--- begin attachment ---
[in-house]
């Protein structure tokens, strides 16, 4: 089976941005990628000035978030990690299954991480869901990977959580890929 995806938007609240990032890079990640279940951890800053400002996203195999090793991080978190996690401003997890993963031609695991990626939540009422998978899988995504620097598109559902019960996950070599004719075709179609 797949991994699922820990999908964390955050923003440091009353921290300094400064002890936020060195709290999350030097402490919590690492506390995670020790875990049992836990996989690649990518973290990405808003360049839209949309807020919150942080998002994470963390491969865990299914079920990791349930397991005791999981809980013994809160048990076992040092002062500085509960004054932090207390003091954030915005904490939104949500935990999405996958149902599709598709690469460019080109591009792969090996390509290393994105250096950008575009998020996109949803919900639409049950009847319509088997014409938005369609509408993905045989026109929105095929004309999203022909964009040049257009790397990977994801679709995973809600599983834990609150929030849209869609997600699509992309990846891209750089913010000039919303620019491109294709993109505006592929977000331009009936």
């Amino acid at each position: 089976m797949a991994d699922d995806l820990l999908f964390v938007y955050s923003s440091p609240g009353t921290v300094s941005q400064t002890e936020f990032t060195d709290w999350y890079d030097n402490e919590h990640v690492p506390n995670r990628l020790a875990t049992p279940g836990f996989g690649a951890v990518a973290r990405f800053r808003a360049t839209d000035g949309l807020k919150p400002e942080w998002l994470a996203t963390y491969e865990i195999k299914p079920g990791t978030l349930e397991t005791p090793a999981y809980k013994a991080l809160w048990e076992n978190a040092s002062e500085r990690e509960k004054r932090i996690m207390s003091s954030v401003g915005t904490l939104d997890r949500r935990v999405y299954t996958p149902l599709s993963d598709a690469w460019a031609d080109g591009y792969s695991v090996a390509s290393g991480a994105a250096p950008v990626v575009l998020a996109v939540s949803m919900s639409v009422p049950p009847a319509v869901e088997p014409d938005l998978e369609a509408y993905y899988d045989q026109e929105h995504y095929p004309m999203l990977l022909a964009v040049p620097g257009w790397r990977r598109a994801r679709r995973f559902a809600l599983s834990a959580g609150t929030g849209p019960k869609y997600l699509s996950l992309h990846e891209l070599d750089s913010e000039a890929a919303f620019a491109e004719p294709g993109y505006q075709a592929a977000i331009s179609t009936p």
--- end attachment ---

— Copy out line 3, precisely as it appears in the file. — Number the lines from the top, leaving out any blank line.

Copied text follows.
């Amino acid at each position: 089976m797949a991994d699922d995806l820990l999908f964390v938007y955050s923003s440091p609240g009353t921290v300094s941005q400064t002890e936020f990032t060195d709290w999350y890079d030097n402490e919590h990640v690492p506390n995670r990628l020790a875990t049992p279940g836990f996989g690649a951890v990518a973290r990405f800053r808003a360049t839209d000035g949309l807020k919150p400002e942080w998002l994470a996203t963390y491969e865990i195999k299914p079920g990791t978030l349930e397991t005791p090793a999981y809980k013994a991080l809160w048990e076992n978190a040092s002062e500085r990690e509960k004054r932090i996690m207390s003091s954030v401003g915005t904490l939104d997890r949500r935990v999405y299954t996958p149902l599709s993963d598709a690469w460019a031609d080109g591009y792969s695991v090996a390509s290393g991480a994105a250096p950008v990626v575009l998020a996109v939540s949803m919900s639409v009422p049950p009847a319509v869901e088997p014409d938005l998978e369609a509408y993905y899988d045989q026109e929105h995504y095929p004309m999203l990977l022909a964009v040049p620097g257009w790397r990977r598109a994801r679709r995973f559902a809600l599983s834990a959580g609150t929030g849209p019960k869609y997600l699509s996950l992309h990846e891209l070599d750089s913010e000039a890929a919303f620019a491109e004719p294709g993109y505006q075709a592929a977000i331009s179609t009936p």